I thought about this a lot because my holdout friend finally called me for help. I have a local friend who I knew immediately was “one of mine.” I told her about my work and offered to come over and help her for free - because I love her and I’m nice that way. She wouldn’t even let me see her place, much less accept my help. (And then she got evicted twice in a row, from two different apartment complexes, for failing the habitability check). We talked on the phone for an hour, and then she sent me photos. Level 2. Then she busted her butt like a maniac, all by herself, and got rid of 80% of the hoard in her living room - in like five days.
I think about people like her when I see these shows that celebrate standard consumerism. For my people, the chronically disorganized and the compulsive accumulators, it tends to lead to even larger hoards. They believe that buying more stuff - organizers, matched sets - will solve their problem. Then they find out the hard way that they have 10x more stuff than will fit in the organizers.
Every time I did a home visit, I would fit “organizers” with the price tags still on. Bins, tubs, boxes, drawer units, and definitely clutter-busting books!
Getting Organized is aspirational. I didn’t realize, when I started, that what I really hankered for was an upper-middle-class lifestyle in an upper-middle-class home. My tiny, dark apartments were never going to look like the spacious, well-lit houses in those photos. There’s a reason a celebrity like Reese Witherspoon has multiple closets the size of my living room, and it’s because she can afford them.
Ever go around The Container Store and price out your ultimate shopping list? For most homes, it would easily be a couple grand. Not everyone is going to be able to spend $200 on organizers for their fridge and pantry, or specialty hangers and storage boxes for their ultra-closet.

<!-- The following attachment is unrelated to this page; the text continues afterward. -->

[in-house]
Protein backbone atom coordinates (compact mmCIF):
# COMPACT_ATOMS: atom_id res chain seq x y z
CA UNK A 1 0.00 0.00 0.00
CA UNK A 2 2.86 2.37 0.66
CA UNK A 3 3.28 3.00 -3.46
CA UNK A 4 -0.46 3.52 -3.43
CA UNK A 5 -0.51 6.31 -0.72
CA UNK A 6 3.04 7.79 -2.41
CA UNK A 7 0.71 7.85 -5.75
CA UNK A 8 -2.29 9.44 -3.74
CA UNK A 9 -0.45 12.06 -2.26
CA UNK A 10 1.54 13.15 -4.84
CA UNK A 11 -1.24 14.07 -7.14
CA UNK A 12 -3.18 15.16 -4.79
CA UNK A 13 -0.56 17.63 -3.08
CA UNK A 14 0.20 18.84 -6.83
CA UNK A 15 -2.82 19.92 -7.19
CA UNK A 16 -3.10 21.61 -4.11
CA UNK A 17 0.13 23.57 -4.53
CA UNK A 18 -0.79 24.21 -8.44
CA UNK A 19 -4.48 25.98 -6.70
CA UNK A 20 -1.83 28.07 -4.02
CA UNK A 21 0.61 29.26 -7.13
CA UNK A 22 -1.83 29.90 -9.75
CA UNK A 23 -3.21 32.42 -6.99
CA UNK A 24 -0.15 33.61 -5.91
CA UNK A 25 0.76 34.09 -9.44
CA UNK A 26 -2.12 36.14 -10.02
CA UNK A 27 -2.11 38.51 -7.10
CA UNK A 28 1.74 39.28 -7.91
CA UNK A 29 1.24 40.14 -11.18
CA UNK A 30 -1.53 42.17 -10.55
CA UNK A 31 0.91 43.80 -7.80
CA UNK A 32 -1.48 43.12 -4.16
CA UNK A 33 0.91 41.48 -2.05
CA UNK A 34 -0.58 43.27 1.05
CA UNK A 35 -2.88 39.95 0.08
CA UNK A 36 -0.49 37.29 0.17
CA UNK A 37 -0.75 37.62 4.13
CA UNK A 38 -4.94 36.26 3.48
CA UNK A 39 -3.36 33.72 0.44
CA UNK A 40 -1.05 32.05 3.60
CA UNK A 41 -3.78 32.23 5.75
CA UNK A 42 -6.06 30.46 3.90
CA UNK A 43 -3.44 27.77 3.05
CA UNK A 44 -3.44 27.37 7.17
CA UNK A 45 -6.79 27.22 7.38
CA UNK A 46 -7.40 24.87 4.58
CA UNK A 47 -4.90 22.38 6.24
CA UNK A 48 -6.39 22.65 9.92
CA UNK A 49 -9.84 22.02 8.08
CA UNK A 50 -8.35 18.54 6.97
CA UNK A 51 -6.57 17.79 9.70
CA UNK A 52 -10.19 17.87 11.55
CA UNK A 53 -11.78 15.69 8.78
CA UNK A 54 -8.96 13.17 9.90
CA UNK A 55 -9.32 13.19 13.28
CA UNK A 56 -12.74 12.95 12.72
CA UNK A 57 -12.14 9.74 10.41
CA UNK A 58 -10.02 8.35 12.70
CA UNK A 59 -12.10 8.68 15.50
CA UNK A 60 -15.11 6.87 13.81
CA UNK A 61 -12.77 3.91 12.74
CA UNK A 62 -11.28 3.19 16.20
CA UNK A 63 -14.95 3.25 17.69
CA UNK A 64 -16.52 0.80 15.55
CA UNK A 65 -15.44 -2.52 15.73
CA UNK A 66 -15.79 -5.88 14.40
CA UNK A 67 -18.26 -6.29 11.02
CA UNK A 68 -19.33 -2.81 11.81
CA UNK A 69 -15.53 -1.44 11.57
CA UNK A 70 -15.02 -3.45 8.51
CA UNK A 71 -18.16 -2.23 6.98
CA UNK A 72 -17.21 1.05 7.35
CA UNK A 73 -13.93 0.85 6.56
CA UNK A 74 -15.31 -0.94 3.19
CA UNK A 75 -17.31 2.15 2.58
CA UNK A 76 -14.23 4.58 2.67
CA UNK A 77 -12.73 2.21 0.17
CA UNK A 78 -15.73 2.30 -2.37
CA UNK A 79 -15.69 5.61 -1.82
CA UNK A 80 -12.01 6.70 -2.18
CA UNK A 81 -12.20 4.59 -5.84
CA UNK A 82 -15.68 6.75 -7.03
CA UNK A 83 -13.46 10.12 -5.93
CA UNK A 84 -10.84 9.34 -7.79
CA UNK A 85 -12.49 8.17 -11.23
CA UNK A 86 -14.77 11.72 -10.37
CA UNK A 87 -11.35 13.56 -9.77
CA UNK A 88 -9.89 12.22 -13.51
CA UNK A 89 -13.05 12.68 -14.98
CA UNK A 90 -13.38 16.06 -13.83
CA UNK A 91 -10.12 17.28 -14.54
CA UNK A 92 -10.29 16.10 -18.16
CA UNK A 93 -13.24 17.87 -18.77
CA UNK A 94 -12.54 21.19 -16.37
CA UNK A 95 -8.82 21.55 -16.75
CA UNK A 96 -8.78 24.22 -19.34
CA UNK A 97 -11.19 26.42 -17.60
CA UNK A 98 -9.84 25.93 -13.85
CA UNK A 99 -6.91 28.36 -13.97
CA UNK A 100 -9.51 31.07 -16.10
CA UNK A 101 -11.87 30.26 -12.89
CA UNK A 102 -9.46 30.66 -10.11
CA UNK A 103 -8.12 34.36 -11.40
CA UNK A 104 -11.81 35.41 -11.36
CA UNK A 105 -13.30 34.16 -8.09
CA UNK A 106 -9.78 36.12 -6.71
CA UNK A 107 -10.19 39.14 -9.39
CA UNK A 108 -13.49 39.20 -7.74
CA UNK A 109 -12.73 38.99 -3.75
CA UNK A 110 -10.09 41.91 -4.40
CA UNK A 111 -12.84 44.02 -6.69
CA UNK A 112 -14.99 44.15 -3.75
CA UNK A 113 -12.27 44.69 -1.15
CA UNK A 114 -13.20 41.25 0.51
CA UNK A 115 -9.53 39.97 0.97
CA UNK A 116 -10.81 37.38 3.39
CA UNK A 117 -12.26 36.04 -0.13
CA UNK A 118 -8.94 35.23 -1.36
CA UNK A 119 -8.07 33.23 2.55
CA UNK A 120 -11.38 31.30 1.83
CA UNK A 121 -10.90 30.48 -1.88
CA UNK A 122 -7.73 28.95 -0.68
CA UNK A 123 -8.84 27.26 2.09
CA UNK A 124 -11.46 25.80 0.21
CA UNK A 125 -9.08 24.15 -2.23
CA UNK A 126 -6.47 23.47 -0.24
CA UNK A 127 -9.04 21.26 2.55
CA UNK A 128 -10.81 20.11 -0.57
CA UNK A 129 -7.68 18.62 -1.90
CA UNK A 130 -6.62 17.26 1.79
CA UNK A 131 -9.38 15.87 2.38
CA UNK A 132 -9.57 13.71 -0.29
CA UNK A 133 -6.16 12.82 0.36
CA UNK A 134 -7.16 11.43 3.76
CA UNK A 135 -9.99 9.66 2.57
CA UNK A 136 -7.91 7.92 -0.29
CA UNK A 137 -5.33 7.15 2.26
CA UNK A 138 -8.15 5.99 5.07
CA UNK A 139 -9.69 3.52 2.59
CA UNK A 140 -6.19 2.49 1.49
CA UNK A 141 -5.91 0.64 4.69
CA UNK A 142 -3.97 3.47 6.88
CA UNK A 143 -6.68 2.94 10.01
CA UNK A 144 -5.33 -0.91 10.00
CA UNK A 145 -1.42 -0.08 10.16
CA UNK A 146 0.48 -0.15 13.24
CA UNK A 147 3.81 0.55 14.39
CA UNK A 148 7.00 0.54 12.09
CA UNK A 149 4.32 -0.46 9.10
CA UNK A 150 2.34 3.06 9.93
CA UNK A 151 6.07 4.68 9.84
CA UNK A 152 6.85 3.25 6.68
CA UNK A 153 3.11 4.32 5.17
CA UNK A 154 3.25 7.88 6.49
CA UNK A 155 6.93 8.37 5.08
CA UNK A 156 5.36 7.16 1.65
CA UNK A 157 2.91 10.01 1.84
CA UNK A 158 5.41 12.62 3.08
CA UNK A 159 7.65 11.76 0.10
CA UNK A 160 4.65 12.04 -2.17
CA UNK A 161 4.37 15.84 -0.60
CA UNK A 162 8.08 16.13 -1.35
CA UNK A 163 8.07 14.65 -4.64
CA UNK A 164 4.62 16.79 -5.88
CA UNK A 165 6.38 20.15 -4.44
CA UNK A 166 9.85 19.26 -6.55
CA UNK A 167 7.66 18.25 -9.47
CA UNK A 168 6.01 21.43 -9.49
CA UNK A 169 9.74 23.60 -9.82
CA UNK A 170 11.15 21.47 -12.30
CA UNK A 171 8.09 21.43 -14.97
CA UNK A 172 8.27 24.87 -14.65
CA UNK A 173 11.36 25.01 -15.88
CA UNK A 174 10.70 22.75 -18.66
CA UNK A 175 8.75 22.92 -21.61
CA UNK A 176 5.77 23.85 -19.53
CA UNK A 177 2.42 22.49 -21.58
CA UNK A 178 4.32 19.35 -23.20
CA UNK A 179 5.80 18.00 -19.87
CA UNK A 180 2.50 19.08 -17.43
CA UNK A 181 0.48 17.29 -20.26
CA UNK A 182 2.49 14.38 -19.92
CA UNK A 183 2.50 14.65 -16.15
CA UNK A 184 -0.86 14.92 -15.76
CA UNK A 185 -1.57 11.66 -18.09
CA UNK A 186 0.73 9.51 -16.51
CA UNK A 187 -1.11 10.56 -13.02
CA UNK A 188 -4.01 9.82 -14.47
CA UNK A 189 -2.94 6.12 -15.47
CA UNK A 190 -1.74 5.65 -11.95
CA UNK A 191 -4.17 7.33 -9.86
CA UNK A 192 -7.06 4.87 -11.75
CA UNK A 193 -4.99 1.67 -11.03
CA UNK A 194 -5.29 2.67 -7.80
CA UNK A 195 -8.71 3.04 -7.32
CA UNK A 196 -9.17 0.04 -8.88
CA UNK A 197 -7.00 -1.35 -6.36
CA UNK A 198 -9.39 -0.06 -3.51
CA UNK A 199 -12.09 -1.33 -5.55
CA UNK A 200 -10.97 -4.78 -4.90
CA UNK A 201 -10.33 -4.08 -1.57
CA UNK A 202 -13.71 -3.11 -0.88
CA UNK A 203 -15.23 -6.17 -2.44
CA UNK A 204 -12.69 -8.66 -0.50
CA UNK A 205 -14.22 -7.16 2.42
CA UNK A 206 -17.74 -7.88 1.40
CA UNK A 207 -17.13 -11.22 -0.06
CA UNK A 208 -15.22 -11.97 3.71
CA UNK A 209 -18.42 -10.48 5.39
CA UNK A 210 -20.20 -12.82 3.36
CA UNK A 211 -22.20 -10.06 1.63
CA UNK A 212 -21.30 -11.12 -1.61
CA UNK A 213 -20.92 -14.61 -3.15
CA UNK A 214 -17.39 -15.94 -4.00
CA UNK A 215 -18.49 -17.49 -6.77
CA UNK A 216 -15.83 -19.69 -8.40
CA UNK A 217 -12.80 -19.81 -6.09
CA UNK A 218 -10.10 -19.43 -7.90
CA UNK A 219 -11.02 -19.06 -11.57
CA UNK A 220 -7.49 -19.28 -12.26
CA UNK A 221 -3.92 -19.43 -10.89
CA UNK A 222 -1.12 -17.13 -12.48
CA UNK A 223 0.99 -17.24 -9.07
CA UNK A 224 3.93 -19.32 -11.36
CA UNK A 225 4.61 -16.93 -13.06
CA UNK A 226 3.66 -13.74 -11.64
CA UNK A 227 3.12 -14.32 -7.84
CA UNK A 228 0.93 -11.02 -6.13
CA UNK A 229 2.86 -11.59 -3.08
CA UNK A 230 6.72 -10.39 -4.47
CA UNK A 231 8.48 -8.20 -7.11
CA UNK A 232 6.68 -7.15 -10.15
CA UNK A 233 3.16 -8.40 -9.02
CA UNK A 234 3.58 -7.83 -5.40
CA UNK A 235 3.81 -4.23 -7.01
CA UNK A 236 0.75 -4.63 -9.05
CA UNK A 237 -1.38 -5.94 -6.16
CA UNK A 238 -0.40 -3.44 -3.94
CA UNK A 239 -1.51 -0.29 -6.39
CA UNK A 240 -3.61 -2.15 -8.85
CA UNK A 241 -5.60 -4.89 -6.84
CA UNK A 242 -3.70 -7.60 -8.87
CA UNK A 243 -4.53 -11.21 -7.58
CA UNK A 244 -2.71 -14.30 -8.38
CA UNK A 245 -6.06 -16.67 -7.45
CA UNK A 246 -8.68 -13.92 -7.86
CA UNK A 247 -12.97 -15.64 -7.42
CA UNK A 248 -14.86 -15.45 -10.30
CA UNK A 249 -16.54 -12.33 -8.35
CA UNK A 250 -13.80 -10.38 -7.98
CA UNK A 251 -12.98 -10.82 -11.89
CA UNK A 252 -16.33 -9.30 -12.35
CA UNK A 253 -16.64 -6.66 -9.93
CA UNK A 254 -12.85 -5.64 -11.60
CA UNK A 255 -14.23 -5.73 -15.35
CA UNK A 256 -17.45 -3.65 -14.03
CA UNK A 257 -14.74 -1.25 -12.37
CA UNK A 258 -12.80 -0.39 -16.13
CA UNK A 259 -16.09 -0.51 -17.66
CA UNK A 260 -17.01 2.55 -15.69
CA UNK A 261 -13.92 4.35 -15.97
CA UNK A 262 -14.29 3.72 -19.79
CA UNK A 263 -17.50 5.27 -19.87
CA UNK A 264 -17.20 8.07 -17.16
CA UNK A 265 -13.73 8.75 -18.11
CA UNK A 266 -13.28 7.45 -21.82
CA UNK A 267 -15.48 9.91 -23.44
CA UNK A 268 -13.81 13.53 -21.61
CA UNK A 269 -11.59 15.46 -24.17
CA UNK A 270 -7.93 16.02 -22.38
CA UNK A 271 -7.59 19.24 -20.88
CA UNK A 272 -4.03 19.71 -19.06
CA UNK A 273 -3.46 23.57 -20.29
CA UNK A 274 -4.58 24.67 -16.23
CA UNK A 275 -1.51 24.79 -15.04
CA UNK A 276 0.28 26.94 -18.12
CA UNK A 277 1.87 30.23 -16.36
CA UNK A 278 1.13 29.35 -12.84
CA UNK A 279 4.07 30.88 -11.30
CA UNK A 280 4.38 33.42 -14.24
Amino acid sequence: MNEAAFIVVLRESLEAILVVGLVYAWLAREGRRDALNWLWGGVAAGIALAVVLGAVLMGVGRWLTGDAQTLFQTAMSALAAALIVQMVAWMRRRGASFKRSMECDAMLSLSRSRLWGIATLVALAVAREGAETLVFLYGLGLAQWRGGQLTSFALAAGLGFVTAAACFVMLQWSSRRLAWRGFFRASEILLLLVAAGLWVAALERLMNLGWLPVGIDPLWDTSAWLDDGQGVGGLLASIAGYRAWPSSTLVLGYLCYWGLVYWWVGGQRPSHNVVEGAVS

Maybe spend that on new furniture instead, if you can?
There are two reasons my holdout friend finally started getting rid of her hoard. The first was love - her dad was coming to visit for the first time in many years and she was beyond excited to see him. The second was money - she started her own business and she’s probably earning at least triple what she was when we met. Those simple shifts, from isolation to hospitality and from scarcity to prosperity, are very powerful and effective.
I wonder if now my friend will take an interest in things like The Home Edit?
Hey, did you pack your go bag yet?
Someone close to me has been on an evacuation order, the fires are that close. Seven people on his work crew had their houses burn down.
I told him, yeah, my good friend had her house burn down last year.